The award-winning radio series documenting the struggle against apartheid through intimate first-person accounts of Nelson Mandela himself, as well as those who fought with him, and against him.
First published in 1958, this novel tells the story of Okonkwo, the leader of an Igbo (Ibo) community who is banished for accidentally killing a clansman. The novel covers the seven years of his exile to his return, providing an inside view of the intrusion of white missionaries and colonial government into tribal Igbo society in the 1890s.
In Five Points, New York, in the 1840s, African American teenager William Henry “Juba” Lane works hard to achieve his dream of becoming a professional dancer but his real break comes when he is invited to perform in England. Based on the life of Master Juba; includes historical note.
It’s 1939, and for Georg, son of an English academic living in Germany, life is full of cream cakes and loving parents. It is also a time when his teacher measures the pupils’ heads to see which of them have the most ‘Aryan’ shaped heads. But when a university graduation ceremony turns into a pro-Nazi demonstration, Georg is smuggled out of Germany to war-torn London and then across enemy seas to Australia where he must forget his past and who he is in order to survive. Hatred is contagious, but Georg finds that kindness can be, too.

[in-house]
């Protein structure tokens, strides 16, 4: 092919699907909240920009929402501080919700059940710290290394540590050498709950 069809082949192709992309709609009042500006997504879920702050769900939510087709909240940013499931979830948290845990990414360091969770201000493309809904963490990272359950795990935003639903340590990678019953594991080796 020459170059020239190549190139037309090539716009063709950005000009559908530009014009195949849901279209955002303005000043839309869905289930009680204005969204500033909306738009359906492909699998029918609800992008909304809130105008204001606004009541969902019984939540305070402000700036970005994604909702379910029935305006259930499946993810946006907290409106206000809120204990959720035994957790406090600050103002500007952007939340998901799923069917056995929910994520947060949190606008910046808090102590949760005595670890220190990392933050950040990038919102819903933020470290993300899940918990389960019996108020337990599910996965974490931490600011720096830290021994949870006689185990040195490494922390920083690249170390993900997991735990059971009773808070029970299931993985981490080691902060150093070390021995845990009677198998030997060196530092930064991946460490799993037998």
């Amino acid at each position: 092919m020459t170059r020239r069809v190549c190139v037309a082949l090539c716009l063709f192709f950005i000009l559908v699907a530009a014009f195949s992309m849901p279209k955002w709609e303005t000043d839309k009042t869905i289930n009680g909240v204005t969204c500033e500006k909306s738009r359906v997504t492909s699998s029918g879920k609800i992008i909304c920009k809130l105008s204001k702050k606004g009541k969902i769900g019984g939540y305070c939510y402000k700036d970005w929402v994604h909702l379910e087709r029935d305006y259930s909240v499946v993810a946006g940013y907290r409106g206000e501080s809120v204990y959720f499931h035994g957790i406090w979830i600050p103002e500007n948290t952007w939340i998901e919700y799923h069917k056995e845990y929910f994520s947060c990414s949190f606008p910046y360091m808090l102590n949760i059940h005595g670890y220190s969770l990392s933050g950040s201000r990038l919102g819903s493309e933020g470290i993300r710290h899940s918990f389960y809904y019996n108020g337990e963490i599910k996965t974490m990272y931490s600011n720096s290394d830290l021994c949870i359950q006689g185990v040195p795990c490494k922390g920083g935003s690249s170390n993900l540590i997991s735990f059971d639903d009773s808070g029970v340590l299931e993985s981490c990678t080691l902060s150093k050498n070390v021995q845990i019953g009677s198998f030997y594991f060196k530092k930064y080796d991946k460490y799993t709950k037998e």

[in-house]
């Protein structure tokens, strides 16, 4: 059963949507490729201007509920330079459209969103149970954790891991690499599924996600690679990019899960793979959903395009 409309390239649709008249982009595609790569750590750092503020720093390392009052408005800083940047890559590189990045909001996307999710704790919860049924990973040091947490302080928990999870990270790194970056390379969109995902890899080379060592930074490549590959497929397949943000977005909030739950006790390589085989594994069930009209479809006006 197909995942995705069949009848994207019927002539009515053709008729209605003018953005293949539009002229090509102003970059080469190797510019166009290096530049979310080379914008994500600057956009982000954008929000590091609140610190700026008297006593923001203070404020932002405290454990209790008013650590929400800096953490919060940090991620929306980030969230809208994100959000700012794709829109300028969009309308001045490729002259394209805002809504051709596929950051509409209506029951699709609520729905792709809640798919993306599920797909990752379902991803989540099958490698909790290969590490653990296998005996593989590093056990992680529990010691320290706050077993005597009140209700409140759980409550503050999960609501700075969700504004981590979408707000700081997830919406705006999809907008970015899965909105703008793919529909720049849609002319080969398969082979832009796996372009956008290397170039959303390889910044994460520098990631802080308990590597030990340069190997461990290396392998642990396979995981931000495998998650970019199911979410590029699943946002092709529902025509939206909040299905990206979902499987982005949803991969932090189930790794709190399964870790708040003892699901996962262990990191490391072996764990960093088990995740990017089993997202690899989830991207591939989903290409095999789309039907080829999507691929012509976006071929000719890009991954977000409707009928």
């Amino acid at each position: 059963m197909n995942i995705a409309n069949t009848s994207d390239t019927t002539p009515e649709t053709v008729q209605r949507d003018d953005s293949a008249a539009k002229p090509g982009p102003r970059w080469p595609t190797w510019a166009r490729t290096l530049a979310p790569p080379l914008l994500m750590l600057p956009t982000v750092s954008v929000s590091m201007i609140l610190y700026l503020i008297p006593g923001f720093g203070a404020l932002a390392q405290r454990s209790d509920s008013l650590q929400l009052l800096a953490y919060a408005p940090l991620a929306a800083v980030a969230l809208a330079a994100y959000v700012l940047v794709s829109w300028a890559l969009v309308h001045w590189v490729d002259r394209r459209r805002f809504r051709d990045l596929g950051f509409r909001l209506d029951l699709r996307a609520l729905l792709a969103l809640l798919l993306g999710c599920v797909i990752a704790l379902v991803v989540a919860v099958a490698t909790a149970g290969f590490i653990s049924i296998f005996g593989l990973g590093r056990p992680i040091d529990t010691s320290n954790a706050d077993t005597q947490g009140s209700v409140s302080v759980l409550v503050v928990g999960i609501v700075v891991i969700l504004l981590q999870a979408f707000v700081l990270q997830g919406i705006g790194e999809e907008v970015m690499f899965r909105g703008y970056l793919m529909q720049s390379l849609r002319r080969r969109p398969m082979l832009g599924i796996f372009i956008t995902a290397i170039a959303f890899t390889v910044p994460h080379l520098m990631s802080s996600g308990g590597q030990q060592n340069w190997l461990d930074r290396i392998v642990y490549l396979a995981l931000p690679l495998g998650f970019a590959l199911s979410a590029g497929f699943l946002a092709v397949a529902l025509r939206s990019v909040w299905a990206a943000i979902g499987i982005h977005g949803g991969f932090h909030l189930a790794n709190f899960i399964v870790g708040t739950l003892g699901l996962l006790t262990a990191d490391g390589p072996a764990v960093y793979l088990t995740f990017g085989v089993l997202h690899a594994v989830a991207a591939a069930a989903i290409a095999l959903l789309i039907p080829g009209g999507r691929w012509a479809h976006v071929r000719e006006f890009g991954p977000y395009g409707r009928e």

Arturo and Alma Rivera have lived their whole lives in Mexico. One day, their beautiful fifteen-year-old daughter, Maribel, sustains a terrible injury, one that casts doubt on whether she’ll ever be the same. And so, leaving all they have behind, the Riveras come to America with a single dream: that in this country of great opportunity and resources, Maribel can get better. When Mayor Toro, whose family is from Panama, sees Maribel in a Dollar Tree store, it is love at first sight. It’s also the beginning of a friendship between the Rivera and Toro families, whose web of guilt and love and responsibility is at this novel’s core.
MOST DANGEROUS:DANIEL ELLSBERG AND THE SECRET HISTORY OF THE VIETNAM WAR by Steve Sheinkin (Listening Library) (2016 YALSA Excellence in NF Award)
From Steve Sheinkin, the award-winning author of “The Port Chicago 50” and “Bomb “comes a tense, exciting exploration of what the Times deemed “the greatest story of the century”: how Daniel Ellsberg transformed from obscure government analyst into “the most dangerous man in America,” and risked everything to expose the government’s deceit.
Eighteen-year-old Finn, an outsider in his quiet Midwestern town, is the only witness to the abduction of town favorite Roza, but his inability to distinguish between faces makes it difficult for him to help with the investigation, and subjects him to even more ridicule and bullying.
Represented here are 16 short stories by seven great American writers, dating from the nineteenth and twentieth centuries.
Sharon Rawlins — currently reading The Girl From Everywhere by Heidi Heilig